Do You Want to Build a Snowman? Actually, No, I Don’t

Kaitlin Mahar

Unlike most people I know, I’ve never seen Frozen. It’s not because I’ve been busy, broke, or couldn’t find a properly-working link to watch it online. It’s because I don’t want to see it. I don’t want to listen to the soundtrack on a loop. I don’t want to go to the special karaoke edition playing “in select theaters near you.” I have absolutely no clue why everyone keeps asking each other “Do you want to build a snowman?”

Frankly, while many friends have tried to assure me that it’s very progressive for Disney – one even went so far as to call it “feminist” – I have to disagree. To me, it looks like just another Disney princess movie, and I genuinely don’t understand the hype.

Even before its premiere on Nov. 27, 2013, feminists spoke out about Frozen’s negative portrayal of women. As blogger The Feminist Fan Girl wrote, “Disney… makes stories about the same thin, wide eyed white women over and over again, while missing out on any opportunities for diversity.”

These attitudes were further supplemented when the head animator of Frozen, Lino DiSalvo, said that animating women is especially difficult because they must look beautiful no matter what emotions the characters are displaying.

But feminist opinions aren’t the sole reasons why the movie doesn’t seem worth seeing – I could deal with them if the movie actually had a good storyline. In comparison to the story Frozen is based on, The Snow Queen, by Hans Christian Anderson, the movie looks like a watered-down, anti-female story. The Snow Queen tells the story of a poor village girl, Gerda, who ventures out to save her (male) best friend, Kay, who has been kidnapped by the Snow Queen. Gerda succeeds in defeating the Snow Queen and saving Kay completely on her own. Knowing the background of this story and comparing it to Disney’s version, you’d never know that Frozen is the same story.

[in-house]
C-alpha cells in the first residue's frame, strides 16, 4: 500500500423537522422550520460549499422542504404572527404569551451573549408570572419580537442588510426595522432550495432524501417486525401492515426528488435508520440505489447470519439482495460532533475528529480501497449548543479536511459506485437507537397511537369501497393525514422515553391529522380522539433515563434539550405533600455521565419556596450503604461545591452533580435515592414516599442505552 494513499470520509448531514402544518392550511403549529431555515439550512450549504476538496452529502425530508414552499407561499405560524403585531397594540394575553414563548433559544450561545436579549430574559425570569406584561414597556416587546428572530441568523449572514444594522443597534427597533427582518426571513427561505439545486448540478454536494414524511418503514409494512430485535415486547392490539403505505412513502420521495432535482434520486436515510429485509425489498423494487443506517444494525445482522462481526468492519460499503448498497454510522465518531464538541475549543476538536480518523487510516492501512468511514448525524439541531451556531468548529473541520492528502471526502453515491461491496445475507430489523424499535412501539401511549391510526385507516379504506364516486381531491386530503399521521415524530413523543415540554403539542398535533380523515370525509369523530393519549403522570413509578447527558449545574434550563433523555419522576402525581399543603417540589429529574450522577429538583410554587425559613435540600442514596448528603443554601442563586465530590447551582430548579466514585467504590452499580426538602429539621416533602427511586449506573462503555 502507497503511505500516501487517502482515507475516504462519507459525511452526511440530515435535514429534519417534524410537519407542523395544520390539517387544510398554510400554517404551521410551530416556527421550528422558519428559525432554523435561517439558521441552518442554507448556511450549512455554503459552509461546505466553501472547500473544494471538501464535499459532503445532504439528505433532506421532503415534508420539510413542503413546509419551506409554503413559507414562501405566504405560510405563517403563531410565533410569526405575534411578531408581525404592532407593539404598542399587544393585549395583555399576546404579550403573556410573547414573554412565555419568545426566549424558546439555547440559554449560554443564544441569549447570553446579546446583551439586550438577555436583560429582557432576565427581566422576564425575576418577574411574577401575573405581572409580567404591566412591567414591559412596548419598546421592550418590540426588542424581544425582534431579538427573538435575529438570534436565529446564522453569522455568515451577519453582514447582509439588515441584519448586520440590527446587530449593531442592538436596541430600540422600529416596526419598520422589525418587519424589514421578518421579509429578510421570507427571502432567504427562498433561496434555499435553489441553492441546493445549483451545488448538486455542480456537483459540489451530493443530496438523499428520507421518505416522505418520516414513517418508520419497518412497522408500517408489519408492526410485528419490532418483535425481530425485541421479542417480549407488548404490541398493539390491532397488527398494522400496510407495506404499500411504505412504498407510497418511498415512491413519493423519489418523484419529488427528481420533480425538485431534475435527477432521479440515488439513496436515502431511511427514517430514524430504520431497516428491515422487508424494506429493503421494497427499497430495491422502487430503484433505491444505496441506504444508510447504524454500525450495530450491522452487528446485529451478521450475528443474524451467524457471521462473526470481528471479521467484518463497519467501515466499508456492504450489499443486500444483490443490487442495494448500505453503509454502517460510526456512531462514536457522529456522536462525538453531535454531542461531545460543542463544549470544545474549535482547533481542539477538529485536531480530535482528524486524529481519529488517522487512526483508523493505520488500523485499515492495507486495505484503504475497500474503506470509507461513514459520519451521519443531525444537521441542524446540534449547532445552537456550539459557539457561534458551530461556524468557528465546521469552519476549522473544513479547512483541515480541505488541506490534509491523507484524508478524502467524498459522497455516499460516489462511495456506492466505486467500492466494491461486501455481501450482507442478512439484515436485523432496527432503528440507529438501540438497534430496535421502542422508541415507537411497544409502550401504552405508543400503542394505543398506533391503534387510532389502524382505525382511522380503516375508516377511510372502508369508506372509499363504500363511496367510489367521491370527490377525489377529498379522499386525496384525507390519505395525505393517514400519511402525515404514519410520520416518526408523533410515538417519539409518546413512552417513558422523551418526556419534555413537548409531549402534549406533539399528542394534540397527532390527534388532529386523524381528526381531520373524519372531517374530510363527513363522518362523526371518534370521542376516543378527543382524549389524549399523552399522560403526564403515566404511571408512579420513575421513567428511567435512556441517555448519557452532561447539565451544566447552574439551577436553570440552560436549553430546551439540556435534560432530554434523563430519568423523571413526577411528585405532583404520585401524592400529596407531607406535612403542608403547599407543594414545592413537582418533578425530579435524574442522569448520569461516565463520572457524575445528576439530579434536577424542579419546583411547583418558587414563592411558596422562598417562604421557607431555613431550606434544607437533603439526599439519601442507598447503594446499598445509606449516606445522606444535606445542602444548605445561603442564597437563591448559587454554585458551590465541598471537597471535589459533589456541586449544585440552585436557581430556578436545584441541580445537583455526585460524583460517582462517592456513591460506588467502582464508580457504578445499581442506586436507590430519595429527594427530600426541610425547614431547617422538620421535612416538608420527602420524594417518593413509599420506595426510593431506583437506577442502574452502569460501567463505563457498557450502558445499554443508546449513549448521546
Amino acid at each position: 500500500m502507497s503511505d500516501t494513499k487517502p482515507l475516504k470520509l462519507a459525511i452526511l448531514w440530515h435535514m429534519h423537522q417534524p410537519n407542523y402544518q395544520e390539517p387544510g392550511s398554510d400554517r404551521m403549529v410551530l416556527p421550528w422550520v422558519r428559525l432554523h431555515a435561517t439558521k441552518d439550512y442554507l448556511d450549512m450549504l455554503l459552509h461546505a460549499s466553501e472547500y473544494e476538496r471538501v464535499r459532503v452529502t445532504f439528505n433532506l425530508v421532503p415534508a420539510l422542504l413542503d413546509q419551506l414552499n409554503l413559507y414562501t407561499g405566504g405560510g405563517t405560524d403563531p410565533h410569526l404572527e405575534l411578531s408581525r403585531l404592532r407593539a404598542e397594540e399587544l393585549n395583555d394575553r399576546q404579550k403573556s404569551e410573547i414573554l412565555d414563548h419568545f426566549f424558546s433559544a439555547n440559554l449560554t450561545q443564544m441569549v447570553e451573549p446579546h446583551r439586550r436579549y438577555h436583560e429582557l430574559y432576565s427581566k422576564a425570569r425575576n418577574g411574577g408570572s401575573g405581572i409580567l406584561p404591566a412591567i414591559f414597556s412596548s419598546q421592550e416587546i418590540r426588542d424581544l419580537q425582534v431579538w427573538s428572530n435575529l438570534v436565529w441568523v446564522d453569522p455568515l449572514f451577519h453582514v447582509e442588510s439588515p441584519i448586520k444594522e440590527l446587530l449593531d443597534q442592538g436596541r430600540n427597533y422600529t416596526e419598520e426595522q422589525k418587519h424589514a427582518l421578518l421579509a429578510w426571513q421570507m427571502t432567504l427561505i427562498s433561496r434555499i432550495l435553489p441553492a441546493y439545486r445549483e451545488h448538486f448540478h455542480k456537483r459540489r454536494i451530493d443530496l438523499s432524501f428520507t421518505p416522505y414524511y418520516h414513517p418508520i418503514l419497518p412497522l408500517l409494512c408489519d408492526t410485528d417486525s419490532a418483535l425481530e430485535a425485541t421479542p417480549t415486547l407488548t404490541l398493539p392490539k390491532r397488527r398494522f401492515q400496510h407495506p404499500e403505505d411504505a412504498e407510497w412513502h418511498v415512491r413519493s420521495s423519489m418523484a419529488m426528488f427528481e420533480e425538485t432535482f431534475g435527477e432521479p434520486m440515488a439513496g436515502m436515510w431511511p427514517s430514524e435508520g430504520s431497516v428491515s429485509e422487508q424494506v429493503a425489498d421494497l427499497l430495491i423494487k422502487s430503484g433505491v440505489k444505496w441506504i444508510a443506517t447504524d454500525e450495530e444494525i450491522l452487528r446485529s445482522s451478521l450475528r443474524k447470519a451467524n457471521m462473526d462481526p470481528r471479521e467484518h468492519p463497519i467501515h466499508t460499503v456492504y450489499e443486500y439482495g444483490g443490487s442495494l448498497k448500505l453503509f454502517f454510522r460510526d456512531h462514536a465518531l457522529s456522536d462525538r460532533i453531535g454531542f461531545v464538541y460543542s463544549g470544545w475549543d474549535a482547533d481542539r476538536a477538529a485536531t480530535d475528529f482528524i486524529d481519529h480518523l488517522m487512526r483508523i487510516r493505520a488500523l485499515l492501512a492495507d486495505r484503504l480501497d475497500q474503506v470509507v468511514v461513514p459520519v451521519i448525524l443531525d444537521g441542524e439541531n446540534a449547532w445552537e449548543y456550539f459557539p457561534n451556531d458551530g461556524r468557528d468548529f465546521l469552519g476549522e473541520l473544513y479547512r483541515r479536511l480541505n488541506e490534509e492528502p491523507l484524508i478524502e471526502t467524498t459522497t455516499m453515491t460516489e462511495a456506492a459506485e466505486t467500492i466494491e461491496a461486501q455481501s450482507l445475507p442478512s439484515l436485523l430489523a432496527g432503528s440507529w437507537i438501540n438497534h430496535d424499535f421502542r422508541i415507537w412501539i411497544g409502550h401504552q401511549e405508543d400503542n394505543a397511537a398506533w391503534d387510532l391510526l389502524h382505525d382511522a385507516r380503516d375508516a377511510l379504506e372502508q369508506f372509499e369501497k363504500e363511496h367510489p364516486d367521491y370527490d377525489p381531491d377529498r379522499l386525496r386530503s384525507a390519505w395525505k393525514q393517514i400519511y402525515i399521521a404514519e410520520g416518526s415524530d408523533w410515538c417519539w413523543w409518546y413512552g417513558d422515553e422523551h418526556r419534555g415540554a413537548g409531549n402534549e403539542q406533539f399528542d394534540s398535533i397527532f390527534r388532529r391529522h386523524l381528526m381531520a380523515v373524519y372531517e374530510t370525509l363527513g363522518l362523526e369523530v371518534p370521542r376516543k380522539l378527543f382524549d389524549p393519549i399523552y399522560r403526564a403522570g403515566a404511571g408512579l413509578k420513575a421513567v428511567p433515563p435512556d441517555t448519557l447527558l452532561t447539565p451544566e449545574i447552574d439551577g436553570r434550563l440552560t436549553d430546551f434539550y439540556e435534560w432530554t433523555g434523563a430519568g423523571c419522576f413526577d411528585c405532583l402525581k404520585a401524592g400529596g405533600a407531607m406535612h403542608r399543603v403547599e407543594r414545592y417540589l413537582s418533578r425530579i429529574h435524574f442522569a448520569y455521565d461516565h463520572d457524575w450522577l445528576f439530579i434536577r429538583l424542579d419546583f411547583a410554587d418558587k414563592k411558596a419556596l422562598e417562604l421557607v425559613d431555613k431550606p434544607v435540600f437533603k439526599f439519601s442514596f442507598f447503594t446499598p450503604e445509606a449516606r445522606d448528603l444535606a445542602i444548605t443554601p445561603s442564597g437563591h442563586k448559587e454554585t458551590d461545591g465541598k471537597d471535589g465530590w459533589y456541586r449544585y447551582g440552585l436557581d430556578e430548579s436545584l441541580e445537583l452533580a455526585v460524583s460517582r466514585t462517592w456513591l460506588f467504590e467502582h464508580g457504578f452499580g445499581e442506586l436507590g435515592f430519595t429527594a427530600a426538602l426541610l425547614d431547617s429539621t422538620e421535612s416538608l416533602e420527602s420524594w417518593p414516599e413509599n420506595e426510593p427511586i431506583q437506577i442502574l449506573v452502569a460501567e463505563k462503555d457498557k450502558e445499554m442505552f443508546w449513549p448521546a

While some changes are acceptable, like renaming characters to make things easier for younger fans, others are completely wrong. Frozen tells the story of Princess Anna and her sister Elsa, who has magical, wintery powers that she can’t control. Elsa accidentally puts their country into a state of perpetual winter, and Anna, who can’t fix any problems by herself because she only knows the comforts of being a sheltered princess, goes out to find her sister with the help of a brawny mountain man, his reindeer, and an asinine talking snowman. Now, in what way could that possibly sound like Anderson’s The Snow Queen?

Frozen not only sends a message that women constantly need to be saved and helped, but also that anyone and anything, even a talking snowman named Olaf, can fix a problem better than a woman. Don’t think that the point about Elsa having zero control over something remotely complex is going unnoticed either. Disney’s message about women being incapable of handling any kind of power or responsibility shouldn’t be overlooked. Of course, the movie has some good features – from what I’ve heard, the soundtrack is killer, so good that one of its songs, “Let It Go,” has received an Academy Award nomination for “Best Original Song.”

And I’ve been told that there are messages of self-love and not agreeing to marry a guy minutes after meeting him, both of which are also understandable. However, I don’t see what would earn this movie the title “The Best Disney Movie in 20 Years,” as I’ve been told many times by friends, peers, and the media.

Overall, nothing really seems that special about Frozen, which is why the hype is so confusing. Whether or not you see the movie is completely your call, but don’t be so quick to call it the greatest movie ever.